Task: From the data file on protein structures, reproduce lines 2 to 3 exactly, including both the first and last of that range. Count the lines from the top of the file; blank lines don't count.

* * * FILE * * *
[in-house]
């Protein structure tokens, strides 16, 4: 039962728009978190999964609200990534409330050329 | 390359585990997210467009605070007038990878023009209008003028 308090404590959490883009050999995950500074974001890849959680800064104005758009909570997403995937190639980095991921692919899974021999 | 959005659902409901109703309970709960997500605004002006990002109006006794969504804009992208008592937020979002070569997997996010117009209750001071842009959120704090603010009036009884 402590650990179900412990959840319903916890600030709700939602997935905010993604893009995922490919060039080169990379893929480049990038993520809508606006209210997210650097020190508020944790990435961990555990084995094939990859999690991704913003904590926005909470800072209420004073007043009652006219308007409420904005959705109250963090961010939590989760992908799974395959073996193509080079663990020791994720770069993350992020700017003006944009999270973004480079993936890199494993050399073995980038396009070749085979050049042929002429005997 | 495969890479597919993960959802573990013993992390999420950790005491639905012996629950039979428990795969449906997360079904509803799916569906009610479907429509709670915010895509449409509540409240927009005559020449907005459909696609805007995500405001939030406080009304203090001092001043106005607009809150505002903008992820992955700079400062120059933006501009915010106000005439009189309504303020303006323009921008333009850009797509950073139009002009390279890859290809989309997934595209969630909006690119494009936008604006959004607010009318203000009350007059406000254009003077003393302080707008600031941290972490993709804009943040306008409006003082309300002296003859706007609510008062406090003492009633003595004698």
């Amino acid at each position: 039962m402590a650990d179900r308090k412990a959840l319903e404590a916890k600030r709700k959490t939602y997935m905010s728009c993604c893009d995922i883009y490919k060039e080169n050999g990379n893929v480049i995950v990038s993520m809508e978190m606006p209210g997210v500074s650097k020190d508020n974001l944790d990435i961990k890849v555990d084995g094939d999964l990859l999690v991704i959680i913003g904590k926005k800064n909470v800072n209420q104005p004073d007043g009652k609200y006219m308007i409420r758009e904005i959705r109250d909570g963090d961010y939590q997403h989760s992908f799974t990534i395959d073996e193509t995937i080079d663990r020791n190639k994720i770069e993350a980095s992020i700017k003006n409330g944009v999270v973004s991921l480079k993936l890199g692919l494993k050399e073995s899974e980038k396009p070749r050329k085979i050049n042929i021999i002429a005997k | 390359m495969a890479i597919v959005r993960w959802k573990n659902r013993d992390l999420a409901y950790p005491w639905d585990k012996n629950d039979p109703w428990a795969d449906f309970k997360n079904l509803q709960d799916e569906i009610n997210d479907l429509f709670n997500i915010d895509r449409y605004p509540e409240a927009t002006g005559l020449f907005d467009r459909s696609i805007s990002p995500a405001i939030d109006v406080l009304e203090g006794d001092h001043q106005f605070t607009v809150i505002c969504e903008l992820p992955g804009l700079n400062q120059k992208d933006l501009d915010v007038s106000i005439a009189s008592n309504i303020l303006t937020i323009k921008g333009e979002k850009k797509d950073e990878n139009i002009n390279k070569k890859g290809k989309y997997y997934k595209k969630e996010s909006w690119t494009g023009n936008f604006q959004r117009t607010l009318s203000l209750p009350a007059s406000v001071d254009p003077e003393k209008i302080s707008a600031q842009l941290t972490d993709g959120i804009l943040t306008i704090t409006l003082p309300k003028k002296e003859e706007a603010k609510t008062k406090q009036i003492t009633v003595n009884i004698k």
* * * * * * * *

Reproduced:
């Protein structure tokens, strides 16, 4: 039962728009978190999964609200990534409330050329 | 390359585990997210467009605070007038990878023009209008003028 308090404590959490883009050999995950500074974001890849959680800064104005758009909570997403995937190639980095991921692919899974021999 | 959005659902409901109703309970709960997500605004002006990002109006006794969504804009992208008592937020979002070569997997996010117009209750001071842009959120704090603010009036009884 402590650990179900412990959840319903916890600030709700939602997935905010993604893009995922490919060039080169990379893929480049990038993520809508606006209210997210650097020190508020944790990435961990555990084995094939990859999690991704913003904590926005909470800072209420004073007043009652006219308007409420904005959705109250963090961010939590989760992908799974395959073996193509080079663990020791994720770069993350992020700017003006944009999270973004480079993936890199494993050399073995980038396009070749085979050049042929002429005997 | 495969890479597919993960959802573990013993992390999420950790005491639905012996629950039979428990795969449906997360079904509803799916569906009610479907429509709670915010895509449409509540409240927009005559020449907005459909696609805007995500405001939030406080009304203090001092001043106005607009809150505002903008992820992955700079400062120059933006501009915010106000005439009189309504303020303006323009921008333009850009797509950073139009002009390279890859290809989309997934595209969630909006690119494009936008604006959004607010009318203000009350007059406000254009003077003393302080707008600031941290972490993709804009943040306008409006003082309300002296003859706007609510008062406090003492009633003595004698």
């Amino acid at each position: 039962m402590a650990d179900r308090k412990a959840l319903e404590a916890k600030r709700k959490t939602y997935m905010s728009c993604c893009d995922i883009y490919k060039e080169n050999g990379n893929v480049i995950v990038s993520m809508e978190m606006p209210g997210v500074s650097k020190d508020n974001l944790d990435i961990k890849v555990d084995g094939d999964l990859l999690v991704i959680i913003g904590k926005k800064n909470v800072n209420q104005p004073d007043g009652k609200y006219m308007i409420r758009e904005i959705r109250d909570g963090d961010y939590q997403h989760s992908f799974t990534i395959d073996e193509t995937i080079d663990r020791n190639k994720i770069e993350a980095s992020i700017k003006n409330g944009v999270v973004s991921l480079k993936l890199g692919l494993k050399e073995s899974e980038k396009p070749r050329k085979i050049n042929i021999i002429a005997k | 390359m495969a890479i597919v959005r993960w959802k573990n659902r013993d992390l999420a409901y950790p005491w639905d585990k012996n629950d039979p109703w428990a795969d449906f309970k997360n079904l509803q709960d799916e569906i009610n997210d479907l429509f709670n997500i915010d895509r449409y605004p509540e409240a927009t002006g005559l020449f907005d467009r459909s696609i805007s990002p995500a405001i939030d109006v406080l009304e203090g006794d001092h001043q106005f605070t607009v809150i505002c969504e903008l992820p992955g804009l700079n400062q120059k992208d933006l501009d915010v007038s106000i005439a009189s008592n309504i303020l303006t937020i323009k921008g333009e979002k850009k797509d950073e990878n139009i002009n390279k070569k890859g290809k989309y997997y997934k595209k969630e996010s909006w690119t494009g023009n936008f604006q959004r117009t607010l009318s203000l209750p009350a007059s406000v001071d254009p003077e003393k209008i302080s707008a600031q842009l941290t972490d993709g959120i804009l943040t306008i704090t409006l003082p309300k003028k002296e003859e706007a603010k609510t008062k406090q009036i003492t009633v003595n009884i004698k």